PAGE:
As if to prove the old adage that it is an ill wind that blows nobody any good, the Sisters of Mercy described the 'devil's cyclone' as an Act of God because it did result in a new convent being built in 1952. The showgrounds got a new grandstand and a new jetty was constructed at South End. The Secretary of the Queensland Cruising Yacht Club, Mr Drouyn, announced that revenue gained from holding the inaugural Brisbane to Gladstone Yacht race (in the days following the cyclone) would in future fund assistance for victims of cyclones.
From the 18 to 20 January 1976 TC David, which crossed the Queensland coast about 250 km to the north of Gladstone, produced some of the strongest winds and wildest seas on record. Mr Noel Boely of the Gladstone Port Authority witnessed a tide at least 0.5 m higher than the forecast high tide level. This forced sea water onto the roads and foreshore bordering Auckland Inlet. The bund wall system between Auckland Inlet and Calliope River was also seriously eroded. The retaining wall at Barney Point Beach was covered by the 3.5metre tide on the 20th and when it receded, 92 m of the wall collapsed. Industry was affected, with the power station giving its employees the day off on full pay and Queensland Alumina Ltd assisted in producing community emergency action leaflets. There was beach erosion at Tannum Sands through to Oaks Road and the caravan park was evacuated. Power supplies were cut across a wide area.
TC Fran in 1992 will probably be the most recent cyclone event in the minds of many of Gladstone's current residents. This Category 3 storm finally dissipated on St Patrick's Day after three days of strong winds and heavy rains. Fran had been preceded three weeks earlier by very heavy rainfall. The combination of sodden ground and the cyclone's strong winds led to a number of large trees being uprooted in Sun Valley, Calliope and the Gladstone CBD area. Power supply and telecommunications were again seriously disrupted. Mobile generators were sent to telephone exchanges, whilst the Capricornia Electricity district manager reported that there had been 'multiple power losses in Gladstone, Tannum Sands and Calliope areas'. Aerial services were cancelled although the airport facilities were not affected. Gladstone Hospital records indicate that TC Fran did not cause serious injuries or fatalities.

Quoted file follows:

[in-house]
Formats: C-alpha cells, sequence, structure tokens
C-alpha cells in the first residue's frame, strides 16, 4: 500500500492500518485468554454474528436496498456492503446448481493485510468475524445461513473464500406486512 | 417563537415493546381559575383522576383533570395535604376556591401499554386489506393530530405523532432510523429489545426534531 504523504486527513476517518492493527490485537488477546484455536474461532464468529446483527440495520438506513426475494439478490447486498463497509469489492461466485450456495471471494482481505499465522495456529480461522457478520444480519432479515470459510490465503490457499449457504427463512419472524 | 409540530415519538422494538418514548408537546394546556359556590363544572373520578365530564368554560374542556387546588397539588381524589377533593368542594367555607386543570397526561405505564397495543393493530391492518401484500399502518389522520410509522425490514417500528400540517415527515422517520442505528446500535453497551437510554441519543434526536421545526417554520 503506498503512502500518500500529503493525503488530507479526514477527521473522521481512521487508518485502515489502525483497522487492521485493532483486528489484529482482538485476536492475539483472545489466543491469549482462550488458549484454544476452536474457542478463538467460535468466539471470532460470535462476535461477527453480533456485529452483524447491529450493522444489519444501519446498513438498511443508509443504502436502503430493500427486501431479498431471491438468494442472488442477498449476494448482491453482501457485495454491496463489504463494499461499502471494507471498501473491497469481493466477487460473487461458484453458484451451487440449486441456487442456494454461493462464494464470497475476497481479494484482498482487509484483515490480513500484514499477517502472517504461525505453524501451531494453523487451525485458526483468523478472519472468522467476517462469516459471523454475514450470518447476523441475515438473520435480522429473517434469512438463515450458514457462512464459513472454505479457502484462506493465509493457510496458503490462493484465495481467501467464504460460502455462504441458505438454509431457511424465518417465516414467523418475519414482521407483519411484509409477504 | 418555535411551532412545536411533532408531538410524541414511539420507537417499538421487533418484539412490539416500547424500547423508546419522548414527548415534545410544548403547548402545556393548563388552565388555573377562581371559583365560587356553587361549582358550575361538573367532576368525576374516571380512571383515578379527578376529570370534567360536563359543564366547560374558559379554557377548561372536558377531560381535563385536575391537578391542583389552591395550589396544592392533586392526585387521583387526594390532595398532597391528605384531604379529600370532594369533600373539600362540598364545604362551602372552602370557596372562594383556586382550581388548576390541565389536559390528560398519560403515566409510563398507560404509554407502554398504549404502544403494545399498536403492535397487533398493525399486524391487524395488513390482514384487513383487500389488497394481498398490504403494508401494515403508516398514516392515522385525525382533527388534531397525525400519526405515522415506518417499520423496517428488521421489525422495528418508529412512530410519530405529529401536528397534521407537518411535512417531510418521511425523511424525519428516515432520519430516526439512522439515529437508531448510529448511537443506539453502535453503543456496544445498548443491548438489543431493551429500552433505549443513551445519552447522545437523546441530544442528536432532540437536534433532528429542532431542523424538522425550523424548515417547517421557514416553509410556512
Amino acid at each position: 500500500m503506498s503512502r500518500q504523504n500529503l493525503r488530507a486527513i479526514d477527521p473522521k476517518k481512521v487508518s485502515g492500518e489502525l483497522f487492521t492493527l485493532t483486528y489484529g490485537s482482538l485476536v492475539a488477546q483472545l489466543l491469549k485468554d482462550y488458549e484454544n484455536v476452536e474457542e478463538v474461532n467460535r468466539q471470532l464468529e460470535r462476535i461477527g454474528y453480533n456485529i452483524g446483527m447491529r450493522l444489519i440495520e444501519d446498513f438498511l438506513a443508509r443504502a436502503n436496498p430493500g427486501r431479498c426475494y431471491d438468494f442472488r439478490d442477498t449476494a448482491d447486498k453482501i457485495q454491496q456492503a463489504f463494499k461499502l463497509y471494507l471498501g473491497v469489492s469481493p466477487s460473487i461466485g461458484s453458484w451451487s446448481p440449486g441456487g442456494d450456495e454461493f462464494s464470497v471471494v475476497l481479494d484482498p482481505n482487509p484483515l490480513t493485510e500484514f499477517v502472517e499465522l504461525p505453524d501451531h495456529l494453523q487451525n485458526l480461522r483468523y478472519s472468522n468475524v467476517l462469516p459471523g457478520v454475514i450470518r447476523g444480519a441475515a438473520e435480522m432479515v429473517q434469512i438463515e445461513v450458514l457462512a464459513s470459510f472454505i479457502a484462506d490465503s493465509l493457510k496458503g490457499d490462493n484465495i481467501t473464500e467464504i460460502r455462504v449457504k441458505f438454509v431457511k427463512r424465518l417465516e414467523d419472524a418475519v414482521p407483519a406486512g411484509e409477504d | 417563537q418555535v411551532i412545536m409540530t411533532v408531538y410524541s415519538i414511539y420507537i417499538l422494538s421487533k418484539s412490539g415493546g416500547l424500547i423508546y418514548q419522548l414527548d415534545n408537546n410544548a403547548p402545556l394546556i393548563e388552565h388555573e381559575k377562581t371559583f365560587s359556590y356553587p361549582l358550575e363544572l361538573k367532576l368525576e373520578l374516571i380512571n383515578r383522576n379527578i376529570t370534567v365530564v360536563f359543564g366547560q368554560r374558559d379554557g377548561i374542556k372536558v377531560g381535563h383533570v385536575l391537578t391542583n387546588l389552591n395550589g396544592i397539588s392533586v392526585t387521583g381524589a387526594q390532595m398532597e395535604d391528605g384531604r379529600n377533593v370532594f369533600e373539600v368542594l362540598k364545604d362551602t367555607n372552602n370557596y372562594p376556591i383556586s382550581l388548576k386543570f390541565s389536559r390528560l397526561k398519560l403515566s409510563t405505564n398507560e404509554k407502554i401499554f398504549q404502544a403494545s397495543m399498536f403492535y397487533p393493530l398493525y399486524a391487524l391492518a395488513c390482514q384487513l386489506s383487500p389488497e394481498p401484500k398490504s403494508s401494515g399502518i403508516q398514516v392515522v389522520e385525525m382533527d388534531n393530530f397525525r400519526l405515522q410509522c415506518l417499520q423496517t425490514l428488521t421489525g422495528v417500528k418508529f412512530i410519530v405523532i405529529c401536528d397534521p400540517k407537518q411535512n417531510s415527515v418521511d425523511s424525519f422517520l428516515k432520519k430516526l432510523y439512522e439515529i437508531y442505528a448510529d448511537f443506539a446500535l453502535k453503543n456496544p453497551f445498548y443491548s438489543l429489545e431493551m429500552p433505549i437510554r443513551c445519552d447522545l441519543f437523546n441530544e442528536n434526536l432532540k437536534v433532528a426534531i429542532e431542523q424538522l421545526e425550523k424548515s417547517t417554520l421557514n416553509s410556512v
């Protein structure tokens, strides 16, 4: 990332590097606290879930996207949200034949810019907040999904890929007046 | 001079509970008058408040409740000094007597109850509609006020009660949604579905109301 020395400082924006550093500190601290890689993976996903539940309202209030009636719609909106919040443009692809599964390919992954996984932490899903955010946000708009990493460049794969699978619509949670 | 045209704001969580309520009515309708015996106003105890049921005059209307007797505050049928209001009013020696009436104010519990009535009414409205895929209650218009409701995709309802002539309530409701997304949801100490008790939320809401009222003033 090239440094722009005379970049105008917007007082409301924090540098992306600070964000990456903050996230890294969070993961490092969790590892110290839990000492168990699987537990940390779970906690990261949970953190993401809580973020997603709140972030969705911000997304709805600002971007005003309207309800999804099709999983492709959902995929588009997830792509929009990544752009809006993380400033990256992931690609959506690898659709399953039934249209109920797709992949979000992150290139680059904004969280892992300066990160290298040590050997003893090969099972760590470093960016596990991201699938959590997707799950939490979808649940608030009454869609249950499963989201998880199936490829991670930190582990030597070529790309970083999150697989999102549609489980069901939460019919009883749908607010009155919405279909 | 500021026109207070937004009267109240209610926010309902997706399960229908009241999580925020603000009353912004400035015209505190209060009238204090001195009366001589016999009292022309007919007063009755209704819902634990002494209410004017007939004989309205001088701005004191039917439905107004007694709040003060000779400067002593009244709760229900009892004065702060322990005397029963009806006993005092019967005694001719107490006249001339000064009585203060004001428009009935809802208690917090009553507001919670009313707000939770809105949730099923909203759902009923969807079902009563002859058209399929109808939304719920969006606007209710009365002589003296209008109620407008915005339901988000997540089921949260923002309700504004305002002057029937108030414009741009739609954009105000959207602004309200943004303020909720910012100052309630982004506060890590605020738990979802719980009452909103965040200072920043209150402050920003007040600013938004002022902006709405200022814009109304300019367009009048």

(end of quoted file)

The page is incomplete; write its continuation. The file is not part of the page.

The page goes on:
Large cyclones can have impacts far from their track, especially with the generation of large waves and storm tide. For example, TC Justin in March 1997 was at least 500 km offshore from Gladstone, yet the seas it generated did significant damage along the foreshore at Canoe Point (Tannum Sands).
This area is also prone to the impact of east coast lows (so-called winter cyclones).
Evidence of major flooding was recorded by Oxley in his exploration of the Boyne River in 1823, reinforcing his rather jaundiced view of the suitability of the Port Curtis area for settlement. Whilst neither the Boyne River nor the Calliope River pose a direct threat to the urban areas of Gladstone, they have caused dislocation to transport and set back development in the past. In 1875, for example, one of the early sawmills established along the Calliope River was washed away; in 1911, flash flooding washed away a eucalypt distillery located on Clyde Creek; and in 1966, flash flooding in the Boyne River twice destroyed a large temporary dam built as part of the construction of the Awoonga Weir.